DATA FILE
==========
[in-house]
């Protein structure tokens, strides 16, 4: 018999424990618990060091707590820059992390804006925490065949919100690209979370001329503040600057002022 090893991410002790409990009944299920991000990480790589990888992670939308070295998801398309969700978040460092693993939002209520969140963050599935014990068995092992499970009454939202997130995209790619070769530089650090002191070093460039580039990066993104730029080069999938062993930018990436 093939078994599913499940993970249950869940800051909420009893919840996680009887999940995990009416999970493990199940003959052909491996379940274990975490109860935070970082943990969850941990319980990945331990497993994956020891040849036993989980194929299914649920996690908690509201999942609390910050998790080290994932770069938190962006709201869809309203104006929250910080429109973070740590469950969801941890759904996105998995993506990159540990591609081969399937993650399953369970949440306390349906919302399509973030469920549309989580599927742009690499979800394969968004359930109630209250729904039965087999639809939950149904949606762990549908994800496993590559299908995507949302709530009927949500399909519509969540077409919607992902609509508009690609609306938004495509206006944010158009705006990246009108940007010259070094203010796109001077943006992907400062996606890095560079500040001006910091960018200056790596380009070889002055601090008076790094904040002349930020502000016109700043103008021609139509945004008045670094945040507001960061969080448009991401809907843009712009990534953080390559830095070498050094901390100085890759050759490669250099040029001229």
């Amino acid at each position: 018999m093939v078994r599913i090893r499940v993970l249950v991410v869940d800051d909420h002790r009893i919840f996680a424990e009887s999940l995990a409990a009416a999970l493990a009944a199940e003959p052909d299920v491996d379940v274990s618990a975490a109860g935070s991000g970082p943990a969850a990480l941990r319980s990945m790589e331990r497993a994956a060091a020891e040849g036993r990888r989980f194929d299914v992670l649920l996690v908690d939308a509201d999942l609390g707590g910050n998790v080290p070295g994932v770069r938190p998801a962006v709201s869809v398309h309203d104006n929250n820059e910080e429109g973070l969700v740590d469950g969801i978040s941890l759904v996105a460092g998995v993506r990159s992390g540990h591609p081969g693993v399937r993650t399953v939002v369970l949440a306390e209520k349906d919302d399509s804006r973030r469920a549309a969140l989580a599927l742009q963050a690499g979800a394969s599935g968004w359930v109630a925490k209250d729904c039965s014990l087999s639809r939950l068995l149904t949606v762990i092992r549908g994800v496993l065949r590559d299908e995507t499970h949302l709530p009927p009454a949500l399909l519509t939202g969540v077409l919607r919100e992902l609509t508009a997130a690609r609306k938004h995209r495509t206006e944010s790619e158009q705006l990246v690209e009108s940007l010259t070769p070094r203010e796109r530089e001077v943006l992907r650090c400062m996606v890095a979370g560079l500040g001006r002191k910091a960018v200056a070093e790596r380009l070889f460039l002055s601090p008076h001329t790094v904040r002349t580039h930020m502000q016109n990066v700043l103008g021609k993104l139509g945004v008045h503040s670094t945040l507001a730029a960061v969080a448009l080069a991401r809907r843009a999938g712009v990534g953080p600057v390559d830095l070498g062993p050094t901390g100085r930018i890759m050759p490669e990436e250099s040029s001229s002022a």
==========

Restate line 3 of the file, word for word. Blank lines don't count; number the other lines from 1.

């Amino acid at each position: 018999m093939v078994r599913i090893r499940v993970l249950v991410v869940d800051d909420h002790r009893i919840f996680a424990e009887s999940l995990a409990a009416a999970l493990a009944a199940e003959p052909d299920v491996d379940v274990s618990a975490a109860g935070s991000g970082p943990a969850a990480l941990r319980s990945m790589e331990r497993a994956a060091a020891e040849g036993r990888r989980f194929d299914v992670l649920l996690v908690d939308a509201d999942l609390g707590g910050n998790v080290p070295g994932v770069r938190p998801a962006v709201s869809v398309h309203d104006n929250n820059e910080e429109g973070l969700v740590d469950g969801i978040s941890l759904v996105a460092g998995v993506r990159s992390g540990h591609p081969g693993v399937r993650t399953v939002v369970l949440a306390e209520k349906d919302d399509s804006r973030r469920a549309a969140l989580a599927l742009q963050a690499g979800a394969s599935g968004w359930v109630a925490k209250d729904c039965s014990l087999s639809r939950l068995l149904t949606v762990i092992r549908g994800v496993l065949r590559d299908e995507t499970h949302l709530p009927p009454a949500l399909l519509t939202g969540v077409l919607r919100e992902l609509t508009a997130a690609r609306k938004h995209r495509t206006e944010s790619e158009q705006l990246v690209e009108s940007l010259t070769p070094r203010e796109r530089e001077v943006l992907r650090c400062m996606v890095a979370g560079l500040g001006r002191k910091a960018v200056a070093e790596r380009l070889f460039l002055s601090p008076h001329t790094v904040r002349t580039h930020m502000q016109n990066v700043l103008g021609k993104l139509g945004v008045h503040s670094t945040l507001a730029a960061v969080a448009l080069a991401r809907r843009a999938g712009v990534g953080p600057v390559d830095l070498g062993p050094t901390g100085r930018i890759m050759p490669e990436e250099s040029s001229s002022a």